Postby Jechbi on Fri Dec 10, 2010 9:07 am

Huifeng wrote:Well, rather than "allow it to remain", for most of us, myself included, even if we were to spend 100% of our effort to eradicate our afflictions, there would still probably be plenty left for now. It's more of an issue once one gets close to becoming an arya. Just have to make sure that the old bodhicitta kicks in once we arrive at the door. But, please, for now, let us go and eradicate to our hearts' content! :lol2:

Thanks venerable for taking the time to share some great comments. Thanks also to Kojip and others for responding. One thing I appreciate is the practice of going to the heart of suffering and engaging with whatever comes up in a direct way according to our ability. I sense that's underlying some of the seemingly different approaches here.
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Re: 'A last shred of affliction'

Postby Kojip on Fri Dec 10, 2010 12:51 pm

Dan74 wrote:How much of this "full bloom of life" and the suffering it entails is just life as it is and how much is due to ignorance ie lack of wisdom? (ie it is very easy to confuse the two due to a blind spot where wisdom is not present. It seems to me that suffering can be personal and basically due to clinging and conceit or it could have a universal aspect to it, more like recognition of human condition and my place in it.)

Oh gee, now I gotta think :lol2:
A trace of affliction is a trace of greed hatred and delusion. It means attachement. I don't buy the notion of a special species of non-attached compassionate attachement by whatever name. Attachment is attachment, even when it is deeply caring. Life-itself in the sense of sheer presence is non-suffering, but engagement involves partialities, unequal loving and so forth. So there are times of non-suffering and times of suffering. People who are completely free of greed hatred and delusion abide in sheer presence (non-suffering), and once they die are no longer born into the world. This is just how it looks from here, maybe it will change.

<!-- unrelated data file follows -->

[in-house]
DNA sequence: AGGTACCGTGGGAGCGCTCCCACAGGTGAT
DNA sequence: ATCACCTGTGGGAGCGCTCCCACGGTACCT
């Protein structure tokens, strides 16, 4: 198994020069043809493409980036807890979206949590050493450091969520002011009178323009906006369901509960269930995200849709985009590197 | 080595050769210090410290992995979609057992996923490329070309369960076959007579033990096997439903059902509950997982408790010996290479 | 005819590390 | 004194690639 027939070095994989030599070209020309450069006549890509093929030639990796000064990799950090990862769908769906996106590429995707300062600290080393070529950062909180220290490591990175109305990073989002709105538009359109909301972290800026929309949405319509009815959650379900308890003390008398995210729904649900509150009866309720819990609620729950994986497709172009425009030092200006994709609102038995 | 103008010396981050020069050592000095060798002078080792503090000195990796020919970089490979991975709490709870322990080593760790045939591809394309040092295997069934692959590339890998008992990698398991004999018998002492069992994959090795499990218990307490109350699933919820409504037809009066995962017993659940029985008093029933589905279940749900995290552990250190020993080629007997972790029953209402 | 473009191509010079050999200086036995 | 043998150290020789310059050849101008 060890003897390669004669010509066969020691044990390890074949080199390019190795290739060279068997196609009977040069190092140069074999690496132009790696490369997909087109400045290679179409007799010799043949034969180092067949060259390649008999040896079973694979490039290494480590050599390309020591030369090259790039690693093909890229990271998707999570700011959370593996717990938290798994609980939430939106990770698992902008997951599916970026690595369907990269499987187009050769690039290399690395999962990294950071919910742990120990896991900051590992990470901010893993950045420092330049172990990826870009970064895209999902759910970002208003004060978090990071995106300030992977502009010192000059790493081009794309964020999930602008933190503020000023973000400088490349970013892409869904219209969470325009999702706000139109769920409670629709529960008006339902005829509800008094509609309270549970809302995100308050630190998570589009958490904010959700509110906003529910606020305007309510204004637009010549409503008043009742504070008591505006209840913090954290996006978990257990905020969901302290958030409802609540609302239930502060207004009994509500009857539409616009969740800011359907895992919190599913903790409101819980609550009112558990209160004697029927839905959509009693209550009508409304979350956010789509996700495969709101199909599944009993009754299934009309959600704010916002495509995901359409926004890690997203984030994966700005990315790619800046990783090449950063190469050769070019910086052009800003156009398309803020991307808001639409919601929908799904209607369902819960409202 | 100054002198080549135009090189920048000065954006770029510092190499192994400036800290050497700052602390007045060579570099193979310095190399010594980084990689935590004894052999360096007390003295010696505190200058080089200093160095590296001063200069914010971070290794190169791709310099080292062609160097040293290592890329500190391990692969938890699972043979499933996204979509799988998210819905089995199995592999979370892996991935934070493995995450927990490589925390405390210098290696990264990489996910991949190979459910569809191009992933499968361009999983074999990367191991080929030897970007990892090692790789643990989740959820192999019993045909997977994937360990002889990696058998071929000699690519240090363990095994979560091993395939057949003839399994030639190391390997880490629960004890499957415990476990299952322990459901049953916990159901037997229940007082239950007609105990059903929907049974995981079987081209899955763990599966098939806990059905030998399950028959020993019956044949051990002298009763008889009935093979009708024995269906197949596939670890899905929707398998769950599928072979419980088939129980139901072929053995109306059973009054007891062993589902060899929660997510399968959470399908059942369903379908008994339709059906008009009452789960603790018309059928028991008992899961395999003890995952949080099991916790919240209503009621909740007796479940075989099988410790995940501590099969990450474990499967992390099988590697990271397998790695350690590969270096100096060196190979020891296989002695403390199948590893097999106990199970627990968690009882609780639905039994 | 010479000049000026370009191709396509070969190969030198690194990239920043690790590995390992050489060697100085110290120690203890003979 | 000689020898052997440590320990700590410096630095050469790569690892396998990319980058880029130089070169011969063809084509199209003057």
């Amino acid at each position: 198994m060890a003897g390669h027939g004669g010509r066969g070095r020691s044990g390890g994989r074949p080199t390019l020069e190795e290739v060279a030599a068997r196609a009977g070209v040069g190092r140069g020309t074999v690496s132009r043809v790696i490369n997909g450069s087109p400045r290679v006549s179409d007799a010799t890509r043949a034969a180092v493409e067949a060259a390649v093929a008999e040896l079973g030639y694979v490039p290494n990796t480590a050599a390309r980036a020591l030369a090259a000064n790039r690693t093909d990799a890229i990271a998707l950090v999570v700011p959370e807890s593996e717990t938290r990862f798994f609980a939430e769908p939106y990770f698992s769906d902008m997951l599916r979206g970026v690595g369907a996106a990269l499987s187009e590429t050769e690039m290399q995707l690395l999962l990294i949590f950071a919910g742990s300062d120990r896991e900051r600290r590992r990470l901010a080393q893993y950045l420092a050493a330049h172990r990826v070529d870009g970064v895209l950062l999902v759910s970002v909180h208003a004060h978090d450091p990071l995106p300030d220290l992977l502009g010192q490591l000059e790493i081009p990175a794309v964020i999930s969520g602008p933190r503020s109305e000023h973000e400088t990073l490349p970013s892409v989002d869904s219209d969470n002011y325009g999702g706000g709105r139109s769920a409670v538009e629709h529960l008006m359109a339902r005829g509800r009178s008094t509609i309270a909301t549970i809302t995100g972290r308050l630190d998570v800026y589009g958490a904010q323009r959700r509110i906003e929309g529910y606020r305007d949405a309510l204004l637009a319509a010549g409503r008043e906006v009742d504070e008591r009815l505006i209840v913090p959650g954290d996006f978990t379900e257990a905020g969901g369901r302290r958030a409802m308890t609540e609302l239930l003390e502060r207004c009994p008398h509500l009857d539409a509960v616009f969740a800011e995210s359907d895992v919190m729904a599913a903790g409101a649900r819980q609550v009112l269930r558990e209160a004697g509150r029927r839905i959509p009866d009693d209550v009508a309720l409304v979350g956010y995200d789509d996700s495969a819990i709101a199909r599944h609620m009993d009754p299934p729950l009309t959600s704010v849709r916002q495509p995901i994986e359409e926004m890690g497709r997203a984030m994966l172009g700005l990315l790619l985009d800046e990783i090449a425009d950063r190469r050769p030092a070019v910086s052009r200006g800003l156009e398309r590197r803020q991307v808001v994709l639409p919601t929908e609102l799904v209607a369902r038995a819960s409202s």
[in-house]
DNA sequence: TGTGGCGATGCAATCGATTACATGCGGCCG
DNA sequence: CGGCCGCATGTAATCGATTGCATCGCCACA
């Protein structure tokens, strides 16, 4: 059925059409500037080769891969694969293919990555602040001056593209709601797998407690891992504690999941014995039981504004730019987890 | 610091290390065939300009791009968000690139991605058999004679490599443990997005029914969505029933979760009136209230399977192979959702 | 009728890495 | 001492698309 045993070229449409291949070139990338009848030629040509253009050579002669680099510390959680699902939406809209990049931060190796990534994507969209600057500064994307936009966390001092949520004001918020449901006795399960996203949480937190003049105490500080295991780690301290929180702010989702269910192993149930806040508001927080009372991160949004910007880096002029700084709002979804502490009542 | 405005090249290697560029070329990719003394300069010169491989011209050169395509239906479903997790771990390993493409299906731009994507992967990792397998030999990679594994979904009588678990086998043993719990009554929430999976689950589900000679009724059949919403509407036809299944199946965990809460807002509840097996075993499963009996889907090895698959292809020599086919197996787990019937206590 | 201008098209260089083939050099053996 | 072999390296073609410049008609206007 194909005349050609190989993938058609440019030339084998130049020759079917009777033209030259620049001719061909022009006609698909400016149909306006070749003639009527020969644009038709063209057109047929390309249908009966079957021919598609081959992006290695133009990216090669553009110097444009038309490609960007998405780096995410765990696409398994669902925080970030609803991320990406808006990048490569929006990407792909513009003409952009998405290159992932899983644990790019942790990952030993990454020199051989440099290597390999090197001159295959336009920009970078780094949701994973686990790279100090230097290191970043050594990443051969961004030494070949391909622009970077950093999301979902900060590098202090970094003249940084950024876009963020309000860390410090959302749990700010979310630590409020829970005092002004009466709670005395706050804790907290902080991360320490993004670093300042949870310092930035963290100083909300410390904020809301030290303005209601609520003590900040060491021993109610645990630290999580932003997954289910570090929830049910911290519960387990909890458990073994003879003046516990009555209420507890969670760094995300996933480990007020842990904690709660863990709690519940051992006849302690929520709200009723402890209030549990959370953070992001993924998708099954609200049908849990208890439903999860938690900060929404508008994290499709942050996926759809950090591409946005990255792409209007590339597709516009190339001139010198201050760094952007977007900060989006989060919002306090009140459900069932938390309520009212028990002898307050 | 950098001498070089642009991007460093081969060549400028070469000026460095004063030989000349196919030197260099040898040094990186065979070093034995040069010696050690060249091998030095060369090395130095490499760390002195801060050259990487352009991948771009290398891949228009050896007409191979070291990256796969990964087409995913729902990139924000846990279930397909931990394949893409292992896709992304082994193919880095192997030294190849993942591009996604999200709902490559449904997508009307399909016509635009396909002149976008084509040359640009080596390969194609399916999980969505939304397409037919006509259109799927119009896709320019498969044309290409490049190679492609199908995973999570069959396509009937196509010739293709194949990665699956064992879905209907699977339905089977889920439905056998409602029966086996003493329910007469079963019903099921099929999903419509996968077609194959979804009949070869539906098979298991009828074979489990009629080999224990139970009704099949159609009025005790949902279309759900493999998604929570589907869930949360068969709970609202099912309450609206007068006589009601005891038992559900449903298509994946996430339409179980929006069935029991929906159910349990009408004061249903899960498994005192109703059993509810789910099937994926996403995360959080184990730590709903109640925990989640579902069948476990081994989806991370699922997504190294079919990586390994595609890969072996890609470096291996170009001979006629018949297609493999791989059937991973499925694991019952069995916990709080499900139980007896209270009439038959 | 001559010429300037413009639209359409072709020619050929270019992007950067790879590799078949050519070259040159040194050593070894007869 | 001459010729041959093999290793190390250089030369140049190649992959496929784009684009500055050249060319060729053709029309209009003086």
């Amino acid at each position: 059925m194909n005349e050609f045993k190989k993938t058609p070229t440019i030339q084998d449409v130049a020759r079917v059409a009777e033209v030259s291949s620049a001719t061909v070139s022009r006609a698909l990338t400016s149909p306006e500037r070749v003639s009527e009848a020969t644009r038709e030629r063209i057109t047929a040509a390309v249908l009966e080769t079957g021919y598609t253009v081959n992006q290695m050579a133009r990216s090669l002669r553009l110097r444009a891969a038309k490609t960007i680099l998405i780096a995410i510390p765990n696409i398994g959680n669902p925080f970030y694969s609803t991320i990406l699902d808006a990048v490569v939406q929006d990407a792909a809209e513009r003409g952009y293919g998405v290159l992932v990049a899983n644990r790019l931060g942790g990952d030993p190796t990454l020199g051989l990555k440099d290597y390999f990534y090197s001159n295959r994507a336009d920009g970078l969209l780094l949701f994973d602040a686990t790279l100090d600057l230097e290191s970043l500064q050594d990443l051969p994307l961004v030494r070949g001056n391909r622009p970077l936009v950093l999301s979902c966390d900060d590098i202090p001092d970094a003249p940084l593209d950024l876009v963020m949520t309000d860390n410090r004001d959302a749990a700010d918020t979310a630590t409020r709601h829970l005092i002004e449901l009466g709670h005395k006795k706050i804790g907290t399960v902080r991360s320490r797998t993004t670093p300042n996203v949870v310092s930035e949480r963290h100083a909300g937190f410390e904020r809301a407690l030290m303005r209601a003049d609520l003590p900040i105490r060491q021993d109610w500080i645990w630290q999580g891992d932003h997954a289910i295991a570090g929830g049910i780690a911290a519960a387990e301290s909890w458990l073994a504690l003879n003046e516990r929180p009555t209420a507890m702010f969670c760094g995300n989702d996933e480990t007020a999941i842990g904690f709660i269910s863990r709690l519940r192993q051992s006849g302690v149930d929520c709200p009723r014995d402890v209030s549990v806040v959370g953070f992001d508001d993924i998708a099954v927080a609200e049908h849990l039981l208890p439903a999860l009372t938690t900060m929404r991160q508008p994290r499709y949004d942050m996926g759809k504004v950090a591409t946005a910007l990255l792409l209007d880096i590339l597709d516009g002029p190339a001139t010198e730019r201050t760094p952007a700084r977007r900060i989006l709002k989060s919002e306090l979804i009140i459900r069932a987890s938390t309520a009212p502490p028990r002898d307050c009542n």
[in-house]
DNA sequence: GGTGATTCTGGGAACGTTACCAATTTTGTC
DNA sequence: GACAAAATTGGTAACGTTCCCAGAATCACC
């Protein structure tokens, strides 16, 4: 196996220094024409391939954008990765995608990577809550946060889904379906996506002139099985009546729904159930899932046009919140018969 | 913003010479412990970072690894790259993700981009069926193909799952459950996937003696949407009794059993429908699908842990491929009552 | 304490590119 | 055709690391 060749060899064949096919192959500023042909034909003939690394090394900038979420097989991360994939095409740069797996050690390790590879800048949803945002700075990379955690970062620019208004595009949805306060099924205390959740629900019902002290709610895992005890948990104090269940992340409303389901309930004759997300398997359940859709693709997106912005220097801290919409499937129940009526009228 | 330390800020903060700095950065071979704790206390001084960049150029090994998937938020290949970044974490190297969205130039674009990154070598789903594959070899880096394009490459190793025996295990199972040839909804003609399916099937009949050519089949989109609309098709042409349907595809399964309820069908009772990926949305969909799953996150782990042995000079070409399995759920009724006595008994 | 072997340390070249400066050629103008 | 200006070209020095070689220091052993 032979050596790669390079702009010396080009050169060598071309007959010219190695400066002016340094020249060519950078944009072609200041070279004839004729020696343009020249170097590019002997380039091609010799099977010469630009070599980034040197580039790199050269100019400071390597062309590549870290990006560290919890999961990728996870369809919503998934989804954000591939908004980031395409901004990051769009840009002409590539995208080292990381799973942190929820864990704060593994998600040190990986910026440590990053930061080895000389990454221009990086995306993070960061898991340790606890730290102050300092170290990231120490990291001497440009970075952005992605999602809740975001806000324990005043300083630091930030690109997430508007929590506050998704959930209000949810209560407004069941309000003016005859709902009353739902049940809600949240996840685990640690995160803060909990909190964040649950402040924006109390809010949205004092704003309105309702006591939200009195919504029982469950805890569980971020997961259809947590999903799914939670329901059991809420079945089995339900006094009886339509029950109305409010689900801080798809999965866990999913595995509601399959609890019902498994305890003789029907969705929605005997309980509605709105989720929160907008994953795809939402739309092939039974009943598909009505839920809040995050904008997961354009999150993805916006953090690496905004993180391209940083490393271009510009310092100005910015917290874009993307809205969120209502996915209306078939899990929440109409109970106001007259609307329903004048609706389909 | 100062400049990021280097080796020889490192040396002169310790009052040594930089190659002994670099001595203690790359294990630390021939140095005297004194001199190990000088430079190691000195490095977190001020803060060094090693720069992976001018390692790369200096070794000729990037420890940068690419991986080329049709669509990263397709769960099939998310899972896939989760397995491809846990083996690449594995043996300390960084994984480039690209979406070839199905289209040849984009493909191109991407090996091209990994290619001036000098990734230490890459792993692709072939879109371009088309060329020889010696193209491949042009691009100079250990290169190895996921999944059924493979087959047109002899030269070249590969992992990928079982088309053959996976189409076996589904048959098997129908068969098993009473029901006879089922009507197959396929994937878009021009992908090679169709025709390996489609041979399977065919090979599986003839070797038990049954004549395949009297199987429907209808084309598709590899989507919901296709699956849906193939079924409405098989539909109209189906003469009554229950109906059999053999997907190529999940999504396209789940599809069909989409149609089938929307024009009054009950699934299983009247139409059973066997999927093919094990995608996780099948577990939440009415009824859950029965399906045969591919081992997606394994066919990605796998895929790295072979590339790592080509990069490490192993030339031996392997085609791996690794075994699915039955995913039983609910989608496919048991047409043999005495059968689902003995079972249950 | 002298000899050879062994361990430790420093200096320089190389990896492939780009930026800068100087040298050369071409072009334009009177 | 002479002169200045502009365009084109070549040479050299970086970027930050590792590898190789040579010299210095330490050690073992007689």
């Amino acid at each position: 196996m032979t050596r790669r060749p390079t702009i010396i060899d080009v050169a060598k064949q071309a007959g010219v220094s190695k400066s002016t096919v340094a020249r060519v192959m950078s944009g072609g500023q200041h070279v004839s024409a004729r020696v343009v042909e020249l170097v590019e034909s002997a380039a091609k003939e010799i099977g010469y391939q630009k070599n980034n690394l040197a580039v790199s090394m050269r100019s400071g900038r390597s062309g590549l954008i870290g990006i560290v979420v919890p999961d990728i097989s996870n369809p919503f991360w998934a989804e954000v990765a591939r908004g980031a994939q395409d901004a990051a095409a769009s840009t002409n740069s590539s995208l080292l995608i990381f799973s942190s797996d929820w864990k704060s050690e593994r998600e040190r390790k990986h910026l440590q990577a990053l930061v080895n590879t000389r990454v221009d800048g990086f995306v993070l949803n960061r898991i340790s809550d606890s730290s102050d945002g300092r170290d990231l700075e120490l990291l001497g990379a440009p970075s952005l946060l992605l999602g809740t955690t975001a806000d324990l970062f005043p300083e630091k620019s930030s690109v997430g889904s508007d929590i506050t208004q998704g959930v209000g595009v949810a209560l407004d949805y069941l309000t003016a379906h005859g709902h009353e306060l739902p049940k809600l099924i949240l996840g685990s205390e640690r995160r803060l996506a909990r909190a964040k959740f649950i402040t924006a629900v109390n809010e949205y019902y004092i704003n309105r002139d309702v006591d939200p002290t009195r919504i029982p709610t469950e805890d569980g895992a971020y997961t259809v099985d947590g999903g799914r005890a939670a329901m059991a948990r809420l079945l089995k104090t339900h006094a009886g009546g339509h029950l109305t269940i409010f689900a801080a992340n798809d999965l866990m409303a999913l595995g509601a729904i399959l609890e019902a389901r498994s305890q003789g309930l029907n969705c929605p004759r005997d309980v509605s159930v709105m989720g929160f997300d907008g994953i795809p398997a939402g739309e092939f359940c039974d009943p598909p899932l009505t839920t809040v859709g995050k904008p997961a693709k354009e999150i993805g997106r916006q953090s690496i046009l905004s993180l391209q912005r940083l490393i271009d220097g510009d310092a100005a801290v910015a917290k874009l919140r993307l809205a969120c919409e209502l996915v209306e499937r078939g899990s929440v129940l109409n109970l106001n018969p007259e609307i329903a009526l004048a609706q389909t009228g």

Dan74 wrote:This "great embrace" that you speak of, does it include equanimity even as it holds suffering? In this case suffering has a very different quality to it, doesn't it?.)

It is an expanding capacity to include more and more with equinimity. What yesterday knocked me off balance and into reactivity today does not. There also a pointing to profound equinimity in the inherent disequilibrium of conditions. Disequilibrium is becoming is existence. This changing world has the quality of a self-luminous perfect gesture. In a sense the world is experienced as perfect, it just hurts.
Dan74 wrote:To "metabolise the poisons" does this takes a true insight into their empty nature? Or at the very least, an ability to hold them in this great embrace rather than being held by them? What makes this possible, do you think?
Yes I thinks so. It is just a matter of ongoing practice.


Others may have a very different view and experience of things.
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Re: 'A last shred of affliction'

Postby ed blanco on Fri Dec 10, 2010 2:20 pm

Huifeng wrote:
ed blanco wrote:As long as we live in the samsaric world karma will be created. Even the Buddha after enlightment felt shreds of affliction. No?


er, no.